Comparing edge-based and region-based segmentation¶
In this example, we will see how to segment objects from a background. We use
coins image from
skimage.data, which shows several coins outlined
against a darker background.
import numpy as np import matplotlib.pyplot as plt from skimage import data from skimage.exposure import histogram coins = data.coins() hist, hist_centers = histogram(coins) fig, axes = plt.subplots(1, 2, figsize=(8, 3)) axes.imshow(coins, cmap=plt.cm.gray, interpolation='nearest') axes.axis('off') axes.plot(hist_centers, hist, lw=2) axes.set_title('histogram of gray values')
A simple way to segment the coins is to choose a threshold based on the histogram of gray values. Unfortunately, thresholding this image gives a binary image that either misses significant parts of the coins or merges parts of the background with the coins:
fig, axes = plt.subplots(1, 2, figsize=(8, 3), sharey=True) axes.imshow(coins > 100, cmap=plt.cm.gray, interpolation='nearest') axes.set_title('coins > 100') axes.imshow(coins > 150, cmap=plt.cm.gray, interpolation='nearest') axes.set_title('coins > 150') for a in axes: a.axis('off') plt.tight_layout()
Next, we try to delineate the contours of the coins using edge-based segmentation. To do this, we first get the edges of features using the Canny edge-detector.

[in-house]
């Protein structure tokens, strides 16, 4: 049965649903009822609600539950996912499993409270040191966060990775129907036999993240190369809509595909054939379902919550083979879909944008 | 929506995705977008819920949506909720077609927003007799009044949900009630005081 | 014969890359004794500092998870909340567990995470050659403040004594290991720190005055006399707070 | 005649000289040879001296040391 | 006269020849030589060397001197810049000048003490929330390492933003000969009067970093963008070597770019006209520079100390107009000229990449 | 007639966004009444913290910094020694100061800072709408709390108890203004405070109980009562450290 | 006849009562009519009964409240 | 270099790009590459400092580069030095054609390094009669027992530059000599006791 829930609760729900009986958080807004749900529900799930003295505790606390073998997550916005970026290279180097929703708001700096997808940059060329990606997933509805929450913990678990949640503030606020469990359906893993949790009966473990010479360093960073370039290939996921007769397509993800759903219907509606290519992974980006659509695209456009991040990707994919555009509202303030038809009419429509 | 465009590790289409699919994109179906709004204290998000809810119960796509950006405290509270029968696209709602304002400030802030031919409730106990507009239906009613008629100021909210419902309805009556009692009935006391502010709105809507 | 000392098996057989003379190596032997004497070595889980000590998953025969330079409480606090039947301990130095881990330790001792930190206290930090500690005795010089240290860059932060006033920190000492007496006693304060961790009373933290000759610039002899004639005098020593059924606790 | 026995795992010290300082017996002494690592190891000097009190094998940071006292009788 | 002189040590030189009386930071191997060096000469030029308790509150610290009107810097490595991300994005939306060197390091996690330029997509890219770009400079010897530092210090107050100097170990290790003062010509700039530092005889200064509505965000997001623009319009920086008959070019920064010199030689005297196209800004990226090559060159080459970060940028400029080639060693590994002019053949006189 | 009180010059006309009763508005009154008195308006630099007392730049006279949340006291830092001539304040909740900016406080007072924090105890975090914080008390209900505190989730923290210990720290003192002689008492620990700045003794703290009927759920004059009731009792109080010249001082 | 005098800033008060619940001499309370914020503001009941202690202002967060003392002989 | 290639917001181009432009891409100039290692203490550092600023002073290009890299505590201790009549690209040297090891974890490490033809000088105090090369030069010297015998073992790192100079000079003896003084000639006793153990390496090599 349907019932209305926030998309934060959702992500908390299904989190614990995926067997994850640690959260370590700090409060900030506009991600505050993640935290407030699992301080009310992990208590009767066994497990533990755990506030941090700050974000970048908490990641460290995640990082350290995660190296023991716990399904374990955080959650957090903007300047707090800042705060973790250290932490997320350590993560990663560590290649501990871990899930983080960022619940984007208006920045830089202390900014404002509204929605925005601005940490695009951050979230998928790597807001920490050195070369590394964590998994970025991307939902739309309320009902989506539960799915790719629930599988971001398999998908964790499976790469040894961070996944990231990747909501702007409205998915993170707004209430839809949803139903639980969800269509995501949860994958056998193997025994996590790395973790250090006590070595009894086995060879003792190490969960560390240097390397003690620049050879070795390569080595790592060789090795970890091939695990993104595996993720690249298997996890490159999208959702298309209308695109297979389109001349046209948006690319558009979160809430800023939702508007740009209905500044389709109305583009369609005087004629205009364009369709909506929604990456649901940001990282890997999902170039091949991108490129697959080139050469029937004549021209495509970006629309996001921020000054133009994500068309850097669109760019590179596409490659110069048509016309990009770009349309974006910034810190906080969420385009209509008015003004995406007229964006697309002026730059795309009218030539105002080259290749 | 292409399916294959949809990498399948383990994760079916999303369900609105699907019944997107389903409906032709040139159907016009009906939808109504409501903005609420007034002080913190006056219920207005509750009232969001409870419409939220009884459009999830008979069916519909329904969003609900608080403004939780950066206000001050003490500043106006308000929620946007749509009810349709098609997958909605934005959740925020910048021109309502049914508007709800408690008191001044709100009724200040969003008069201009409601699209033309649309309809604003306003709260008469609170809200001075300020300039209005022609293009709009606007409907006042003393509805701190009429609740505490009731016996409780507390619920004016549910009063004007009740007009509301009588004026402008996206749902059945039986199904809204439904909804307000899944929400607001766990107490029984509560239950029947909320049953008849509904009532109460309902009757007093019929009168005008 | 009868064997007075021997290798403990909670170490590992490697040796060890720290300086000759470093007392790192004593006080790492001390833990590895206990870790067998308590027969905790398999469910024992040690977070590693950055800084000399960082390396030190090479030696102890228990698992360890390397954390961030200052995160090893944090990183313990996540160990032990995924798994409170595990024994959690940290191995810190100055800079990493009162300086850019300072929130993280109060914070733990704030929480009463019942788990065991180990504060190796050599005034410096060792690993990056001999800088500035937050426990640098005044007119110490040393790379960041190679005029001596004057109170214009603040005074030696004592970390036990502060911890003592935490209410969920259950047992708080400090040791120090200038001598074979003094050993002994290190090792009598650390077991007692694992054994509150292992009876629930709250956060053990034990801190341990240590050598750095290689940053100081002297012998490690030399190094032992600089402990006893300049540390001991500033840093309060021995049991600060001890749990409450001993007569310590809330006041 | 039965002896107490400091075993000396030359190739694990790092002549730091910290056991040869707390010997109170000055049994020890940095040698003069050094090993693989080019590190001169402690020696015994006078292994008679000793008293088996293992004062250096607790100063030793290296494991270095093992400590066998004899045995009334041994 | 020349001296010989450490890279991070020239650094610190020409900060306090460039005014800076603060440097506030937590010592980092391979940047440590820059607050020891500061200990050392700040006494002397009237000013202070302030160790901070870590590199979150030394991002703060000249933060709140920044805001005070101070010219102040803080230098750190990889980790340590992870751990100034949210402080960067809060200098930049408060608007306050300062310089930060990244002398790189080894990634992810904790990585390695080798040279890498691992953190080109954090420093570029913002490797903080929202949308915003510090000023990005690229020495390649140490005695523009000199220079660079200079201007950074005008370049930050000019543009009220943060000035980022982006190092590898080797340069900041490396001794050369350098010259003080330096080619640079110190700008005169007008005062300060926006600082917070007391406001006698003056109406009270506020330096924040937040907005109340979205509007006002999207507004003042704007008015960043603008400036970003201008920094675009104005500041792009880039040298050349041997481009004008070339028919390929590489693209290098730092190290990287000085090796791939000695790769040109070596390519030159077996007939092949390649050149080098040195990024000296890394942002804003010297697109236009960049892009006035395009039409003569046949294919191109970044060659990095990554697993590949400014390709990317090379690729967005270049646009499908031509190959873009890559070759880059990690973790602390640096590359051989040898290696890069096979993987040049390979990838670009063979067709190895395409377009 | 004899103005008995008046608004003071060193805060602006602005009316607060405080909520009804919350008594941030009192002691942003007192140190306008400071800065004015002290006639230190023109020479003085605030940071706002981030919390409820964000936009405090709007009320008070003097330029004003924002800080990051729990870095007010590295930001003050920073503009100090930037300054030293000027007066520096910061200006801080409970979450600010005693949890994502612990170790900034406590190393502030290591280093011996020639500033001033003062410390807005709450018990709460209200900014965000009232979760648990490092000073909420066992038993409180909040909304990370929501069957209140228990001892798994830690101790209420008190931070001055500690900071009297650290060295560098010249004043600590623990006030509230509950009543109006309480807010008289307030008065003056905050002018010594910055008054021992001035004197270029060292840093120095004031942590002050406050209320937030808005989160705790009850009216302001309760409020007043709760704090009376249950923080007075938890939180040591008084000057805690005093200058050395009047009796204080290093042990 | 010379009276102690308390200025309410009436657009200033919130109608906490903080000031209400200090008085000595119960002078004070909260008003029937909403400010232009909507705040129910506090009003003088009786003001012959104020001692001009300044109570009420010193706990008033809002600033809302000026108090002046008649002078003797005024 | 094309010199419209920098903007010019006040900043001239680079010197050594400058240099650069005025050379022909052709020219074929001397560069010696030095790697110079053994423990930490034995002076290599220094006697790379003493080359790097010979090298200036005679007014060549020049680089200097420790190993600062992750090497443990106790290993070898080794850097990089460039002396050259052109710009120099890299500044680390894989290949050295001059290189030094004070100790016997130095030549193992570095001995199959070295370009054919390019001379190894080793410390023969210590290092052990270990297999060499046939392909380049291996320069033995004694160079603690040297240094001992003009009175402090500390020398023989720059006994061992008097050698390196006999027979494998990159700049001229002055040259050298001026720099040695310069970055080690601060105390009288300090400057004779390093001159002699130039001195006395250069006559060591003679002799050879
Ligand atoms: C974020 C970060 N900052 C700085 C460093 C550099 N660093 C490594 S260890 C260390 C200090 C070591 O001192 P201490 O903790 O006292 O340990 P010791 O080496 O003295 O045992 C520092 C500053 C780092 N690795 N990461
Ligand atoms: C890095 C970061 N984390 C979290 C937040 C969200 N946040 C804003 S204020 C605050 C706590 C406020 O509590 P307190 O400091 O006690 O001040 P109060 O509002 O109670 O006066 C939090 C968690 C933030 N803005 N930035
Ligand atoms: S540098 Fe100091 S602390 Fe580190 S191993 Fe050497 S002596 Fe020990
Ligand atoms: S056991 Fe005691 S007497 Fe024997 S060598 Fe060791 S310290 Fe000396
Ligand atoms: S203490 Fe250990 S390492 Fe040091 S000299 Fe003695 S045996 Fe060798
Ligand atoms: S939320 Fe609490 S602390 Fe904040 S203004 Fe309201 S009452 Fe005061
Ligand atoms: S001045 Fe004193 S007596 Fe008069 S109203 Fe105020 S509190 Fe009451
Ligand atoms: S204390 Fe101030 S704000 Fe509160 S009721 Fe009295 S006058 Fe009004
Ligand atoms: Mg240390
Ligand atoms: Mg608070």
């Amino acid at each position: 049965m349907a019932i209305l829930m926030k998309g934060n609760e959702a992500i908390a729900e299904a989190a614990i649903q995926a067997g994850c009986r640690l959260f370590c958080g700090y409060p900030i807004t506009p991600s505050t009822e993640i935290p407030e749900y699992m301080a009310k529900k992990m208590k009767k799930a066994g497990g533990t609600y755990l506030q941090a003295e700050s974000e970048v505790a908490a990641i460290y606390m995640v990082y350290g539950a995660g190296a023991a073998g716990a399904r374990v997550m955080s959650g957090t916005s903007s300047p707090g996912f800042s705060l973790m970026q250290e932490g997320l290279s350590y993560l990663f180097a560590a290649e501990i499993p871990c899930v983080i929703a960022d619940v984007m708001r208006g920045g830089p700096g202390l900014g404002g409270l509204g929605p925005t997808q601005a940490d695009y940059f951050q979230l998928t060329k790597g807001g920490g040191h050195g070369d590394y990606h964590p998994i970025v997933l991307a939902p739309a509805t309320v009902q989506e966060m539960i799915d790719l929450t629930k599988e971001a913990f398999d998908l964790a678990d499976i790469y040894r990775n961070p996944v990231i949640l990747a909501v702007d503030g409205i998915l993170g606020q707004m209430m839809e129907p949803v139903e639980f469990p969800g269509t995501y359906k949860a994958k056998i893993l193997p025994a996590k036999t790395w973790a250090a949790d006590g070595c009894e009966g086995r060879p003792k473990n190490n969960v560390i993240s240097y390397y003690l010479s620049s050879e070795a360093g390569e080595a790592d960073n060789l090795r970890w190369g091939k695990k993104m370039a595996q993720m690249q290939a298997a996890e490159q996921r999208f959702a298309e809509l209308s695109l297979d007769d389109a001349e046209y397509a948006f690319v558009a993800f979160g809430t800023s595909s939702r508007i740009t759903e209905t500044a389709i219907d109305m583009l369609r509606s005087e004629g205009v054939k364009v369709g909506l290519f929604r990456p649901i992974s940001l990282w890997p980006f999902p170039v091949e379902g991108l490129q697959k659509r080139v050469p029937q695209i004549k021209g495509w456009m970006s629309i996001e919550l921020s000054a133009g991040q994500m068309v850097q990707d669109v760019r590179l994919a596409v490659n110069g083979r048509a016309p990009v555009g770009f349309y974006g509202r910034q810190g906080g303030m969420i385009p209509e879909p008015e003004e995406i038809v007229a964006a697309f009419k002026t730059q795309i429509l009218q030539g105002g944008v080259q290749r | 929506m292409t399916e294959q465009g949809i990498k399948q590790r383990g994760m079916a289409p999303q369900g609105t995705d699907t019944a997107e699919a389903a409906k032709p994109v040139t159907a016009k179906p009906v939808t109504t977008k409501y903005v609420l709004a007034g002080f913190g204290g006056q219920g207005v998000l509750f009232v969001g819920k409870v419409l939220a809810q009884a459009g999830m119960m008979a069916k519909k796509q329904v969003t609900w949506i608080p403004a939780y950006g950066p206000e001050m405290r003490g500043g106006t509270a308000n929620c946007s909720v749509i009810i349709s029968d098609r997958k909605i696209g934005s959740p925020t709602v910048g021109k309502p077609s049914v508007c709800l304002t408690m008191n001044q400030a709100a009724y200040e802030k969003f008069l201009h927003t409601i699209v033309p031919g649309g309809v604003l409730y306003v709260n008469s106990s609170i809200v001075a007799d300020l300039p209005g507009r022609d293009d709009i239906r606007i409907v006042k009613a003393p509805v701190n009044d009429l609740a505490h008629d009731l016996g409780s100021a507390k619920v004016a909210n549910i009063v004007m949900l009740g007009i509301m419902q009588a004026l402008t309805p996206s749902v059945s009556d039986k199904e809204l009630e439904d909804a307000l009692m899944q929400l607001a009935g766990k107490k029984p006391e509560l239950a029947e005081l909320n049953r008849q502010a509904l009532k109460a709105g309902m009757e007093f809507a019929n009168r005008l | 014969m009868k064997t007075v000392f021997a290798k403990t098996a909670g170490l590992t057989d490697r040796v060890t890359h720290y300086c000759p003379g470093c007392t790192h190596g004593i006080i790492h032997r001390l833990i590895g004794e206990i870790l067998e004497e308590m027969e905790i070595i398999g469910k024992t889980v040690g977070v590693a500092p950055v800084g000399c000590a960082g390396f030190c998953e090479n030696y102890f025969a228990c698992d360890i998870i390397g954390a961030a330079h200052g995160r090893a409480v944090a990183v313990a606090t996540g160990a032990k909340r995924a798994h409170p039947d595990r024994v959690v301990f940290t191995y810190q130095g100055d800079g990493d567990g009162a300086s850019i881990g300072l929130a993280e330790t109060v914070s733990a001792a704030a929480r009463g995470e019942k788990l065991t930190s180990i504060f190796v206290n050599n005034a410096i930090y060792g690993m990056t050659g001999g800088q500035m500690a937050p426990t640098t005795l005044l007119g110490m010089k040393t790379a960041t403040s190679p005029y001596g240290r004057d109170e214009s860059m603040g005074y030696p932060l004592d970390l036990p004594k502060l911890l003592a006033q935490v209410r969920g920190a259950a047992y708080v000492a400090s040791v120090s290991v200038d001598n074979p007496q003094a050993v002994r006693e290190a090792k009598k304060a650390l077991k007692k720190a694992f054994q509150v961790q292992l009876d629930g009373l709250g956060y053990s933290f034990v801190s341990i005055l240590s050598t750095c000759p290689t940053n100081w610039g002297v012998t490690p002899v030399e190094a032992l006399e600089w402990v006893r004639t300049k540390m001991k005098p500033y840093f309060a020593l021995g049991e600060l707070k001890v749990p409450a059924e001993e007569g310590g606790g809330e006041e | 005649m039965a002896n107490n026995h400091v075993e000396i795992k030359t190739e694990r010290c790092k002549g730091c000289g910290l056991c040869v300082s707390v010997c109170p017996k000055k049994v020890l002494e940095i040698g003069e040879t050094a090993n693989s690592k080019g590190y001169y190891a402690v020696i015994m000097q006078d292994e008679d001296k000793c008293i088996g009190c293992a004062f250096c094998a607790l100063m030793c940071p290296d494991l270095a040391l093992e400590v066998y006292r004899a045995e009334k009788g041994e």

These contours are then filled using mathematical morphology.
Small spurious objects are easily removed by setting a minimum size for valid objects.
However, this method is not very robust, since contours that are not perfectly closed are not filled correctly, as is the case for one unfilled coin above.
We therefore try a region-based method using the watershed transform. First, we find an elevation map using the Sobel gradient of the image.
Next we find markers of the background and the coins based on the extreme parts of the histogram of gray values.
Finally, we use the watershed transform to fill regions of the elevation map starting from the markers determined above:
This last method works even better, and the coins can be segmented and labeled individually.
from skimage.color import label2rgb segmentation = ndi.binary_fill_holes(segmentation - 1) labeled_coins, _ = ndi.label(segmentation) image_label_overlay = label2rgb(labeled_coins, image=coins) fig, axes = plt.subplots(1, 2, figsize=(8, 3), sharey=True) axes.imshow(coins, cmap=plt.cm.gray, interpolation='nearest') axes.contour(segmentation, [0.5], linewidths=1.2, colors='y') axes.imshow(image_label_overlay, interpolation='nearest') for a in axes: a.axis('off') plt.tight_layout() plt.show()
Total running time of the script: ( 0 minutes 0.988 seconds)